Turkey - Trading up to high income : country economic memorandum : Turkiye - Yuksek gelir statusune geciste dis ticaretin rolu : ulke ekonomik raporu (土耳其语)
Turkish exporters substantially broadened market reach, exporting to 137 countries at present, up from 90 in 2000. Turkey's global market share rose substantially from 0.55 percent of global imports in 2002 to 0.82 percent in 2012. Turkey aims to become... 更多显示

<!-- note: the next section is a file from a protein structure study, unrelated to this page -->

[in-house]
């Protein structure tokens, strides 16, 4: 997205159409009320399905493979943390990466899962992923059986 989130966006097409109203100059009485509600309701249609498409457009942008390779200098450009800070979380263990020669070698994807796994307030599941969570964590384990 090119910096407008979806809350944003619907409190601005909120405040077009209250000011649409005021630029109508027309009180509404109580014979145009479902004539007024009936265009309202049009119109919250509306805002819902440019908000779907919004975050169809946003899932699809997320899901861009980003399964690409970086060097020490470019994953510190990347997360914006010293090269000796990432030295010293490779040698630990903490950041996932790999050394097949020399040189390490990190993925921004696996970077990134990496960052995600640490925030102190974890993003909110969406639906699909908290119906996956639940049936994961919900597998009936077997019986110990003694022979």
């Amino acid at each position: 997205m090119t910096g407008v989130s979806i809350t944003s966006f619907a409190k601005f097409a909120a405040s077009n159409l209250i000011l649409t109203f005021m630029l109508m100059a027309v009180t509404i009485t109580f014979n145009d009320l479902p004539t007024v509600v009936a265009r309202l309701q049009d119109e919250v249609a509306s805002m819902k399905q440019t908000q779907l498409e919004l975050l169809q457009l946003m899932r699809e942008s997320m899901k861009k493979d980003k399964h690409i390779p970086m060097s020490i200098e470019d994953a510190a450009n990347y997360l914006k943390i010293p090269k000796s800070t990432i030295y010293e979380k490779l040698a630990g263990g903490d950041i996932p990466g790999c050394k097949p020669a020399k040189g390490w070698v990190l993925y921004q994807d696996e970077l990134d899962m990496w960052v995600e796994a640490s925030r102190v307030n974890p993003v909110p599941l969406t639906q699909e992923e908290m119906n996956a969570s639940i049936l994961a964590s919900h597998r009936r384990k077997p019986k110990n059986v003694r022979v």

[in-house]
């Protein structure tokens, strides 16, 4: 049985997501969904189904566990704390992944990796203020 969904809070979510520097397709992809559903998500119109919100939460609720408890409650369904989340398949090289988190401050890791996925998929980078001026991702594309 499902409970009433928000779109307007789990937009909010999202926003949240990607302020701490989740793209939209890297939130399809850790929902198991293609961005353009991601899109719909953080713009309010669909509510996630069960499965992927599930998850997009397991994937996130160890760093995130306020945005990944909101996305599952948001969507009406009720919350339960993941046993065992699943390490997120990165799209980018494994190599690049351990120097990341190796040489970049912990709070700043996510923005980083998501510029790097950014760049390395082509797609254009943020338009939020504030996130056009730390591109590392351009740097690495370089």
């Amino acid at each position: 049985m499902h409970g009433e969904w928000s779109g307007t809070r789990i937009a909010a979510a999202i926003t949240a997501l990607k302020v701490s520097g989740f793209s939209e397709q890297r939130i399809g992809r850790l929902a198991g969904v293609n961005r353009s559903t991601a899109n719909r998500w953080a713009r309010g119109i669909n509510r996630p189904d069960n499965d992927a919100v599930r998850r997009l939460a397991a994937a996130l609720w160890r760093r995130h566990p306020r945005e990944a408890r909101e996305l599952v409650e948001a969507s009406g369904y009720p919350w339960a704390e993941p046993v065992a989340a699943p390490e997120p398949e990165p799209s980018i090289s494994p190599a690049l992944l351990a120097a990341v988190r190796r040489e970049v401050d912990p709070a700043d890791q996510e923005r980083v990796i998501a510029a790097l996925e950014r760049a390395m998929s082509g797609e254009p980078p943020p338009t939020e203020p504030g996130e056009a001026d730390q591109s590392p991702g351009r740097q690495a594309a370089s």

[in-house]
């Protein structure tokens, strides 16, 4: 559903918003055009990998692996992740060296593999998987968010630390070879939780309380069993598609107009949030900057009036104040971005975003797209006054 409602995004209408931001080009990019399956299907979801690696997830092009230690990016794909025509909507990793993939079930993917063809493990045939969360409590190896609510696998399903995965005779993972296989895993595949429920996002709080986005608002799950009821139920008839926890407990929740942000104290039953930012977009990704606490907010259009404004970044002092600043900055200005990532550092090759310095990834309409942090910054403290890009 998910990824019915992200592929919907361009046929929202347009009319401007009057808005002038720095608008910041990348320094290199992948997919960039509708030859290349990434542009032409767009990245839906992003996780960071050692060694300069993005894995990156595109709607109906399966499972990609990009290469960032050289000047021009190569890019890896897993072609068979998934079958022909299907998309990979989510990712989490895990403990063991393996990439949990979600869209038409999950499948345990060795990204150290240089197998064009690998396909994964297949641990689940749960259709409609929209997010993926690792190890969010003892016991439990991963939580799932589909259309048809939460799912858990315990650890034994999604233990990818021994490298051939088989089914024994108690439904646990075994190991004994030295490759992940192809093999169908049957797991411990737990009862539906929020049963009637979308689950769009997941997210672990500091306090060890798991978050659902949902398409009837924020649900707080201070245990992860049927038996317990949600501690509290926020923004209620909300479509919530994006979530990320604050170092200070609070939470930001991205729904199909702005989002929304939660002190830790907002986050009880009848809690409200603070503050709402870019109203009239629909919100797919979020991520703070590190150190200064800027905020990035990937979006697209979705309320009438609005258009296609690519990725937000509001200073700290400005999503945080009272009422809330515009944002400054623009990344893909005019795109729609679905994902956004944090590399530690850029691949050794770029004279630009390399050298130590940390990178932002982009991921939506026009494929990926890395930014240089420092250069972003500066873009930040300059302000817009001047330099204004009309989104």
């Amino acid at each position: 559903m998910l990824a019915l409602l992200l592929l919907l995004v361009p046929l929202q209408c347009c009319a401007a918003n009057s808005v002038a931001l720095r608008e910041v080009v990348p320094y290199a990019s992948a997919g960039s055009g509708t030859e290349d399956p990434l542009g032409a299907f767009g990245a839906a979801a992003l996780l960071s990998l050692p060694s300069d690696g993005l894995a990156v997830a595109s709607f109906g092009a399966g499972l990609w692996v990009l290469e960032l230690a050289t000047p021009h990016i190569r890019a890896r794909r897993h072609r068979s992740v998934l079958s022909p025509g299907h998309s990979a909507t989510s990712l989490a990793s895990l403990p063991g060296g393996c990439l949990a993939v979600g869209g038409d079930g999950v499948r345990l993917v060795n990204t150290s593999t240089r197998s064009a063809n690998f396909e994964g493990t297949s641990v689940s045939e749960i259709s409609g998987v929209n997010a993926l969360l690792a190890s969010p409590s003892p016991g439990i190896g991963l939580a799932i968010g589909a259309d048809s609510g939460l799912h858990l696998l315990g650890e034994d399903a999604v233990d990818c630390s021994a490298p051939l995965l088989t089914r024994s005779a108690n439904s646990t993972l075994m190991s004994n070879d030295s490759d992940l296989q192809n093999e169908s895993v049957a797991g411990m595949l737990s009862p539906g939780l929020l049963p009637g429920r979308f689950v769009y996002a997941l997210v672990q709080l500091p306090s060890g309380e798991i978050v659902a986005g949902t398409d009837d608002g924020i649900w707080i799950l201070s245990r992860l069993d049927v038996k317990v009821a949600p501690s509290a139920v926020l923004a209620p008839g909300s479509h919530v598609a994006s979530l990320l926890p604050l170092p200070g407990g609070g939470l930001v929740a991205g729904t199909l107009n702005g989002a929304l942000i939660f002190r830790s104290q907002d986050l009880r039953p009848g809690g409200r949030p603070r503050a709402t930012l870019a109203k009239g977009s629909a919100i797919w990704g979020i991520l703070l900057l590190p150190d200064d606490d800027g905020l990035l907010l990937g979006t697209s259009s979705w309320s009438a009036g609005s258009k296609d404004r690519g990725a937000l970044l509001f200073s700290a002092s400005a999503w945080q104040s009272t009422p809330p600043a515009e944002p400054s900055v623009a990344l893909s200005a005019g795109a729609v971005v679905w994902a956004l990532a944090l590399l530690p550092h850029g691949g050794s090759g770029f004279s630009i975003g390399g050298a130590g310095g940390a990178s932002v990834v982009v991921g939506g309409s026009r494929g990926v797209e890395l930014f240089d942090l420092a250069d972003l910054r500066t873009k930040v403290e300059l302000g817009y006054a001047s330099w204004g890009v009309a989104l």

Turkish exporters substantially broadened market reach, exporting to 137 countries at present, up from 90 in 2000. Turkey's global market share rose substantially from 0.55 percent of global imports in 2002 to 0.82 percent in 2012. Turkey aims to become one of the ten largest economies in the world by 2023, with per-capita gross domestic product (GDP) rising to United States (U.S.) $25,000 and exports to U.S. 500 billion dollars. This report focuses on Turkey's competitiveness from the supply side, but it is important to note that ensuring a more balanced mix of financing for the required investment through measures to boost domestic savings is equally important if Turkey's progress is to be sustained. Achieving Turkey's export target is possible and it will likely require a larger global market share. The relatively low level of foreign direct investment (FDI) in Turkish manufacturing has been a constraint to export growth and quality improvements. Raising export growth to levels that help meet Turkey's development goals will require a policy agenda that targets sustained further improvements in Turkey's physical, human, and institutional capital. This report prioritizes broader policies that are fundamental for Turkey to export its way out of middle-income. Chief among these are policies that: (i) link the country further with international markets, including by helping bring larger inflows of FDI, particularly into the manufacturing sector; (ii) promote innovation, including by encouraging a large role for private companies in research and development (R and D); (iii) upgrade the skills both of the existing work force and new entrants; and (iv) improve access to finance, particularly long-term, with a view to unlock the potential of the dynamic small and medium enterprise (SME) sector.